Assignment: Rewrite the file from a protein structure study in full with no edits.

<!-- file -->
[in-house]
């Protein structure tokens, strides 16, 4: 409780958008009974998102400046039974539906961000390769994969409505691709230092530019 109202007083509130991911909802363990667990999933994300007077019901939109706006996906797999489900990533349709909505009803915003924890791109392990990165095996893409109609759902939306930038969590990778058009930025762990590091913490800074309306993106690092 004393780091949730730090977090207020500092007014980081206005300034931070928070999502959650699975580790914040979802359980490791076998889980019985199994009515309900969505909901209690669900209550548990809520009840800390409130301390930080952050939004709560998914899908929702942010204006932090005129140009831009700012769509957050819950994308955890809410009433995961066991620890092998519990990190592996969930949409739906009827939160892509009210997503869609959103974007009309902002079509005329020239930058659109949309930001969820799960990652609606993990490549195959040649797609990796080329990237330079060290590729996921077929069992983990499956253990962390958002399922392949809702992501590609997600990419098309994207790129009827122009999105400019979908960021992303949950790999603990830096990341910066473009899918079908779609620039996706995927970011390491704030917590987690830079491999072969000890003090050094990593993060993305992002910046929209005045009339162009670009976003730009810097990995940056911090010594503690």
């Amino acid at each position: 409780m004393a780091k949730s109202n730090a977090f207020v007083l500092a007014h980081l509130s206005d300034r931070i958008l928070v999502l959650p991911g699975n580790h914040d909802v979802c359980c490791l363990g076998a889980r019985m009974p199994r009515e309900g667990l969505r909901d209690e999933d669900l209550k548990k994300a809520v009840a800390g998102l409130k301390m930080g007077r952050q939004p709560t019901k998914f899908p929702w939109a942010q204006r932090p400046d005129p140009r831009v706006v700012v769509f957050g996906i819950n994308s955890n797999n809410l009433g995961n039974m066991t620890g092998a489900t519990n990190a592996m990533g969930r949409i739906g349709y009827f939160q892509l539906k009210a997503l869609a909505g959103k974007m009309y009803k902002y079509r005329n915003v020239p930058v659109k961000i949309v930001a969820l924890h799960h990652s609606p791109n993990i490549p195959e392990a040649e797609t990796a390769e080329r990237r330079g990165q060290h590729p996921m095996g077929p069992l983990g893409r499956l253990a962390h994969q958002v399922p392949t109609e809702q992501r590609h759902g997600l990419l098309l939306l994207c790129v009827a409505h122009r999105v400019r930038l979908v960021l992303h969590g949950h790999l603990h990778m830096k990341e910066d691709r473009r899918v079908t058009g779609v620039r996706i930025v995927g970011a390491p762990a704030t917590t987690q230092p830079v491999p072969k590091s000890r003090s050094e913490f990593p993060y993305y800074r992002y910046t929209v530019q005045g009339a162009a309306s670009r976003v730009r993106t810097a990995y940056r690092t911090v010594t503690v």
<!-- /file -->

[in-house]
């Protein structure tokens, strides 16, 4: 409780958008009974998102400046039974539906961000390769994969409505691709230092530019 109202007083509130991911909802363990667990999933994300007077019901939109706006996906797999489900990533349709909505009803915003924890791109392990990165095996893409109609759902939306930038969590990778058009930025762990590091913490800074309306993106690092 004393780091949730730090977090207020500092007014980081206005300034931070928070999502959650699975580790914040979802359980490791076998889980019985199994009515309900969505909901209690669900209550548990809520009840800390409130301390930080952050939004709560998914899908929702942010204006932090005129140009831009700012769509957050819950994308955890809410009433995961066991620890092998519990990190592996969930949409739906009827939160892509009210997503869609959103974007009309902002079509005329020239930058659109949309930001969820799960990652609606993990490549195959040649797609990796080329990237330079060290590729996921077929069992983990499956253990962390958002399922392949809702992501590609997600990419098309994207790129009827122009999105400019979908960021992303949950790999603990830096990341910066473009899918079908779609620039996706995927970011390491704030917590987690830079491999072969000890003090050094990593993060993305992002910046929209005045009339162009670009976003730009810097990995940056911090010594503690």
């Amino acid at each position: 409780m004393a780091k949730s109202n730090a977090f207020v007083l500092a007014h980081l509130s206005d300034r931070i958008l928070v999502l959650p991911g699975n580790h914040d909802v979802c359980c490791l363990g076998a889980r019985m009974p199994r009515e309900g667990l969505r909901d209690e999933d669900l209550k548990k994300a809520v009840a800390g998102l409130k301390m930080g007077r952050q939004p709560t019901k998914f899908p929702w939109a942010q204006r932090p400046d005129p140009r831009v706006v700012v769509f957050g996906i819950n994308s955890n797999n809410l009433g995961n039974m066991t620890g092998a489900t519990n990190a592996m990533g969930r949409i739906g349709y009827f939160q892509l539906k009210a997503l869609a909505g959103k974007m009309y009803k902002y079509r005329n915003v020239p930058v659109k961000i949309v930001a969820l924890h799960h990652s609606p791109n993990i490549p195959e392990a040649e797609t990796a390769e080329r990237r330079g990165q060290h590729p996921m095996g077929p069992l983990g893409r499956l253990a962390h994969q958002v399922p392949t109609e809702q992501r590609h759902g997600l990419l098309l939306l994207c790129v009827a409505h122009r999105v400019r930038l979908v960021l992303h969590g949950h790999l603990h990778m830096k990341e910066d691709r473009r899918v079908t058009g779609v620039r996706i930025v995927g970011a390491p762990a704030t917590t987690q230092p830079v491999p072969k590091s000890r003090s050094e913490f990593p993060y993305y800074r992002y910046t929209v530019q005045g009339a162009a309306s670009r976003v730009r993106t810097a990995y940056r690092t911090v010594t503690v």